Gateway to the Classics: Ruth of Boston by James Otis
Ruth of Boston by  James Otis

How the Work Is Divided

There is no good reason why I should make any attempt at setting down here all that was done by our people in the way of planting, in order that we might have such a harvest in the fall as would put far from us the fear of another famine.

It should be easy for you to fancy how we are employed here in this new town. Some of the men are working at the palisade, or barricade on the Neck; others are in the field planting and hoeing, while yet another company is in the shipyard on the Mystic River.

Ten or twelve of the people are constantly fishing, or hunting, to add to the food supply, while those serving-men or laborers who are not skilled at other work are cutting trees into fuel, and otherwise clearing the land that it may be tilled another year.


The women and children are no less busy, and it is easy for you to guess what their duties are. These log houses, while not requiring as much care as if they were mansions, need very much in the way of woman's work.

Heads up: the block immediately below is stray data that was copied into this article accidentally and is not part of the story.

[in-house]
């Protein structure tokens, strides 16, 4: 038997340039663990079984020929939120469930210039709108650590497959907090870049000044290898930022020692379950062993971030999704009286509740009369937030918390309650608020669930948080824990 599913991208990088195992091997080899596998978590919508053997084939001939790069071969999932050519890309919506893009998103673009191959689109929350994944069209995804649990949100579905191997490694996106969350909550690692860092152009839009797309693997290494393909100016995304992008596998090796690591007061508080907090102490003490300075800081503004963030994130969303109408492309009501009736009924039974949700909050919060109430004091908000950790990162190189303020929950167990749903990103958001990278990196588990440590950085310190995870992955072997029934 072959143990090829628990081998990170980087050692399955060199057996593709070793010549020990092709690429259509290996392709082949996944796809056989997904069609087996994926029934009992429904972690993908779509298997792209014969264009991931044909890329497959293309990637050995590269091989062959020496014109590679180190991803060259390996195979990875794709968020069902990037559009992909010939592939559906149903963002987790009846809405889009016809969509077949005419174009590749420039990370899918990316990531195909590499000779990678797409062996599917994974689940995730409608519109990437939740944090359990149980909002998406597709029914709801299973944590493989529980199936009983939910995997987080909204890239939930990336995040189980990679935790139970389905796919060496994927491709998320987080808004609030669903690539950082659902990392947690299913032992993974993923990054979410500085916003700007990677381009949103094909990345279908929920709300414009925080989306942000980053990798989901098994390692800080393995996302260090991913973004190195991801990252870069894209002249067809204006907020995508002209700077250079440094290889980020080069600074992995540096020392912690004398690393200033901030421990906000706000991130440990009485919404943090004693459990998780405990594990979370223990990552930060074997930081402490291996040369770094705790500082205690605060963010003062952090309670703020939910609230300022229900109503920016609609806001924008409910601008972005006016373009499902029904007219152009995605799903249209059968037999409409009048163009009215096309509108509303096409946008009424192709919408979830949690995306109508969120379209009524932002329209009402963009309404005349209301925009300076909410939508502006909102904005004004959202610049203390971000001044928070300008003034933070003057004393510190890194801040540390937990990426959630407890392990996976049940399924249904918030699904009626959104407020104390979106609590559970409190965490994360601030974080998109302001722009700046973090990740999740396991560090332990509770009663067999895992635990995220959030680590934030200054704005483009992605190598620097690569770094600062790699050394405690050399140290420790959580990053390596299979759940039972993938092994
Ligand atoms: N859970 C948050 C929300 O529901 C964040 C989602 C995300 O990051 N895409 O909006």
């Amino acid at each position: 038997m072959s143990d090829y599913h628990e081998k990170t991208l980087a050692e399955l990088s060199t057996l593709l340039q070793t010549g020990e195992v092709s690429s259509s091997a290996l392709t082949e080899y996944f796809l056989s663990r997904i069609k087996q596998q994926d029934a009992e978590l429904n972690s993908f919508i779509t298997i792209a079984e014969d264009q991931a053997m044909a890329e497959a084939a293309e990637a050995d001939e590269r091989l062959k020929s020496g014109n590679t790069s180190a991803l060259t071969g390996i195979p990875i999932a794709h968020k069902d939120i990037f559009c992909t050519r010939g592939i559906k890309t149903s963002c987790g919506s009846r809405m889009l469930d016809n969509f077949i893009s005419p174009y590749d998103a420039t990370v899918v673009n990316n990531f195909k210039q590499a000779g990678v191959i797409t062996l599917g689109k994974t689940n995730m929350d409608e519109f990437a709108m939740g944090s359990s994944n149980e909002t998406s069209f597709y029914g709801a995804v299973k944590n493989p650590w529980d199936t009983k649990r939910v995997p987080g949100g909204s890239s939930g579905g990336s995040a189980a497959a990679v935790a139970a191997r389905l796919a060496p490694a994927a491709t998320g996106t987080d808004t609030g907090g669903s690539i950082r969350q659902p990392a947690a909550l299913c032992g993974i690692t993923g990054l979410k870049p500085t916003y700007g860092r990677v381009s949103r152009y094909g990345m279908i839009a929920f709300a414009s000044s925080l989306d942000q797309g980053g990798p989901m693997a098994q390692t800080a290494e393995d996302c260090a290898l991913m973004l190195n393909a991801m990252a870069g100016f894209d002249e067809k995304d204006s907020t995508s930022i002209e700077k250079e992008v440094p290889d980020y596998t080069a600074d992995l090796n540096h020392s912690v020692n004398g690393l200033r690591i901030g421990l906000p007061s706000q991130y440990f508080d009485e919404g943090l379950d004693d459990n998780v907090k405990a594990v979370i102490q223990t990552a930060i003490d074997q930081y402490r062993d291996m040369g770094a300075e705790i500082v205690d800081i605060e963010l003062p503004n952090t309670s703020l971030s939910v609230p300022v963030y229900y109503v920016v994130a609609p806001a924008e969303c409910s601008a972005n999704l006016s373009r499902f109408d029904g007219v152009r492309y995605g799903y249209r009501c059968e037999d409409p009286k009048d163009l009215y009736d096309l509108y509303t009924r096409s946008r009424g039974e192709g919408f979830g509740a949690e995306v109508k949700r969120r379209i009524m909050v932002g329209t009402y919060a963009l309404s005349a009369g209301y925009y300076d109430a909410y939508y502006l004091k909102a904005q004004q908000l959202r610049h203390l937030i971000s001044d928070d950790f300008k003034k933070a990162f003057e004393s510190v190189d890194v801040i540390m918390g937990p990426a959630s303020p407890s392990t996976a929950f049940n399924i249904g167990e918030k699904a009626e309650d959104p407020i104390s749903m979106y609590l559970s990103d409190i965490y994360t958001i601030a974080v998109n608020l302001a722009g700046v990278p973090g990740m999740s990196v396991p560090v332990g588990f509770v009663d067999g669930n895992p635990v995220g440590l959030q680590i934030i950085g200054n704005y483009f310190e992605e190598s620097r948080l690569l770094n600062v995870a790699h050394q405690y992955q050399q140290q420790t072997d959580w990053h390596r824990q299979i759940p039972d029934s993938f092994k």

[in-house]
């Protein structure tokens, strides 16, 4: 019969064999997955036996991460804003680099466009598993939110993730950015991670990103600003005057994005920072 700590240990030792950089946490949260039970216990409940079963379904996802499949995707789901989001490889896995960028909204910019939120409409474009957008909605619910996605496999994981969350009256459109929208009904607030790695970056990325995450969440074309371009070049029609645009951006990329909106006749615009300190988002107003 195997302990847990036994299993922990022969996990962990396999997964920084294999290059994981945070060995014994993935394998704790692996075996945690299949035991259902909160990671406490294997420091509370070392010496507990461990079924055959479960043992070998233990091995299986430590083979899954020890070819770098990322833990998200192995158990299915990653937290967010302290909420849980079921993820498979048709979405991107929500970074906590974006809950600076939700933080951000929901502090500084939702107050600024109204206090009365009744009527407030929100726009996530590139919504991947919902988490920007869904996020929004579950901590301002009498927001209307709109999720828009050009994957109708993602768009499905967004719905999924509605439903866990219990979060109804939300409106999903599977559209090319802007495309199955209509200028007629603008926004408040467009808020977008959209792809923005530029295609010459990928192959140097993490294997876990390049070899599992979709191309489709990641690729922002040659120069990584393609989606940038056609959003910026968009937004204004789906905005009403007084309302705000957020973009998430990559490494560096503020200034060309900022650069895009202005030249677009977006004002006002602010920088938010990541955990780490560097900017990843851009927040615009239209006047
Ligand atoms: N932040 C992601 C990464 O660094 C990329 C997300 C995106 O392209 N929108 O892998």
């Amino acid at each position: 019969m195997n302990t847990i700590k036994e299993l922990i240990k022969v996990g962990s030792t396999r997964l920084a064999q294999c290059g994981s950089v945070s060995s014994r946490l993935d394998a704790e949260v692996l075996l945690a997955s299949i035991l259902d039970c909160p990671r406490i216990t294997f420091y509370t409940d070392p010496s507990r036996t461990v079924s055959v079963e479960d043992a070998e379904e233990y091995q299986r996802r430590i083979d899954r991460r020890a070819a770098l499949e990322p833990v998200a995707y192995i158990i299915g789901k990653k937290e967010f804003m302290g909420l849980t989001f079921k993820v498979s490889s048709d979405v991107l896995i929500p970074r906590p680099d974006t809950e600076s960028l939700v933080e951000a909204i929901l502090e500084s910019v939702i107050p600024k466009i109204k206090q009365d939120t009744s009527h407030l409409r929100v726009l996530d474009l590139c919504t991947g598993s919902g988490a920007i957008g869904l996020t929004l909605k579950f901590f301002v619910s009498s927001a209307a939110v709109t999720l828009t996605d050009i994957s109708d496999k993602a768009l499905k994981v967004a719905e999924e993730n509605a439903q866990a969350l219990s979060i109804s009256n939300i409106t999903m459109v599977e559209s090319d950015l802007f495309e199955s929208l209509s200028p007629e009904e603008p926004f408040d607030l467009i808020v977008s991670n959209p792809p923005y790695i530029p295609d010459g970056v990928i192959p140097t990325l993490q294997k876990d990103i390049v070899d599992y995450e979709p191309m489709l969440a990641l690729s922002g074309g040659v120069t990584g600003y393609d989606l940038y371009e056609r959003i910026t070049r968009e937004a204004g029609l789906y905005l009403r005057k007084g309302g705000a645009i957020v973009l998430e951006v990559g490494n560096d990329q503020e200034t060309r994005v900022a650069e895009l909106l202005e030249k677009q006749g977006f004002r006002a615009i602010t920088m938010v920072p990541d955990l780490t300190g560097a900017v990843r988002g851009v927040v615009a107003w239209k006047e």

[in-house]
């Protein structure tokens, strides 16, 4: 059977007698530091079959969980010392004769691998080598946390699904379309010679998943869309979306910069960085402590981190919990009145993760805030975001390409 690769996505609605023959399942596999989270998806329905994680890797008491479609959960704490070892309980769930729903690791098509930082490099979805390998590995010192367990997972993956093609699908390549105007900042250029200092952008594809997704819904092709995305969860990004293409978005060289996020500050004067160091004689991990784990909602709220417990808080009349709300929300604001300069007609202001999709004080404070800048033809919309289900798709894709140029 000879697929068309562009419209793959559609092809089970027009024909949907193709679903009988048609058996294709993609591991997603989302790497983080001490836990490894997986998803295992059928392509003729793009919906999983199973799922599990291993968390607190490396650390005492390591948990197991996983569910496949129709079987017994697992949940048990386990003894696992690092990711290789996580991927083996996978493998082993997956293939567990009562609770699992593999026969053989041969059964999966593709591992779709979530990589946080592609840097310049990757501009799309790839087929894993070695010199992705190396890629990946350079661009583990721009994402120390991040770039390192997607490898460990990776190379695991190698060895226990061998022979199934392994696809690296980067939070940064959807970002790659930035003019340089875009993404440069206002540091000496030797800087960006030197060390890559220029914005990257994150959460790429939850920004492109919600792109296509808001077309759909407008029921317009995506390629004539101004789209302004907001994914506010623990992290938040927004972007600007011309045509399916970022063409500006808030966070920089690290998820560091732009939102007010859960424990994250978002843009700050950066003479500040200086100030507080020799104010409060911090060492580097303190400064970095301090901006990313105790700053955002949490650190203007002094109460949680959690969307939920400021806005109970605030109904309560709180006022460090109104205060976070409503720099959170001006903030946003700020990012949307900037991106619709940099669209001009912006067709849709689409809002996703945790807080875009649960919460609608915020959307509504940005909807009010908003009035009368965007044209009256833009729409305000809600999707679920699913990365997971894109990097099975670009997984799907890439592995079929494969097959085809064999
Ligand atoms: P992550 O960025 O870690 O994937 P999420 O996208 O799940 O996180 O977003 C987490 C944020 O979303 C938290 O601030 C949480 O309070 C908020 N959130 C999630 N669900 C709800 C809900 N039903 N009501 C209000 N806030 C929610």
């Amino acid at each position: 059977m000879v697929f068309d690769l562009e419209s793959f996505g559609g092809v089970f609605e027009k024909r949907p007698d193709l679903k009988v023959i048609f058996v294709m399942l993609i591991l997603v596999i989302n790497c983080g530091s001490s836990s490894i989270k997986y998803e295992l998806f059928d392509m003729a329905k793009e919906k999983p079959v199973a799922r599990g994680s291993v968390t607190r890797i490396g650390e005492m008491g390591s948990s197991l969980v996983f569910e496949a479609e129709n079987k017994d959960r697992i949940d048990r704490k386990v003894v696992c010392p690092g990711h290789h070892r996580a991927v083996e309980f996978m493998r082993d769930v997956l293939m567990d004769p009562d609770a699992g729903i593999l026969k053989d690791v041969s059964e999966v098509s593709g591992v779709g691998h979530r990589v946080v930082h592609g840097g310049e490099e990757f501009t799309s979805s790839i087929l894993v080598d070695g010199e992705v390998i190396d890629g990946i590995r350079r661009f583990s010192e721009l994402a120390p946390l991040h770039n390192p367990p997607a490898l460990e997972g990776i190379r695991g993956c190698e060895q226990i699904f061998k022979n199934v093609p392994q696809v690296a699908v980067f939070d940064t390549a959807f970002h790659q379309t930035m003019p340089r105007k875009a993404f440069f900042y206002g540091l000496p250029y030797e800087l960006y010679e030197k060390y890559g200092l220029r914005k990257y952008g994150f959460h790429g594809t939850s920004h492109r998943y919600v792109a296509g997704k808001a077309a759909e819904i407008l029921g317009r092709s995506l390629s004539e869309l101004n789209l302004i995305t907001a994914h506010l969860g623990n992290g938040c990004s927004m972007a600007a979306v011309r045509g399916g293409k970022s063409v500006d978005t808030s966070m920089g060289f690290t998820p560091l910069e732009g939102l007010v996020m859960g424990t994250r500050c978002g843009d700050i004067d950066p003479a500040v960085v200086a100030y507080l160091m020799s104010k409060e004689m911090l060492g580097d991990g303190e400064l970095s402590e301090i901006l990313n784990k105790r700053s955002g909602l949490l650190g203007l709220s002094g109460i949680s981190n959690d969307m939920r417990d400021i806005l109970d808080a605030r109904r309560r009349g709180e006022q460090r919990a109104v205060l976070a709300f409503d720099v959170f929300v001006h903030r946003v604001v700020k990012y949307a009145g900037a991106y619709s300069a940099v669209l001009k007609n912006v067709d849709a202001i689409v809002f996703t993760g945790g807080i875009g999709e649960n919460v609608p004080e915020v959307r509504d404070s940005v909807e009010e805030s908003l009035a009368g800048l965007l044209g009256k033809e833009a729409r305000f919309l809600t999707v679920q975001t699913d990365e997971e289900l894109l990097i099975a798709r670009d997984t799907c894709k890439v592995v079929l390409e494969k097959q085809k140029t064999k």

Lest the shiftless ones, who have no pride in the appearance of the town, or are too lazy to do other than what may be absolutely necessary, should allow the dirt to gather round about the outside of the houses, a law has been made obliging each person to keep free from dirt or filth of any kind, all the land surrounding his dwelling for a distance of fifty paces, whether in the street or garden, and it is upon us children that this last work falls.

Save for the babies, and those who are abed with sickness, there are no idle ones in Boston, and well indeed it should be so, for it surely is true that "Satan finds some mischief still for idle hands to do." If we were not busily engaged during all the waking hours, then would we have opportunity to grow homesick, for much as we are growing to like this New World, there will come now and then thoughts of the homes we left in England, and one's heart falls sad at realizing that, perhaps, never again will we see those whom we left behind when the Arabella sailed out of Southampton.

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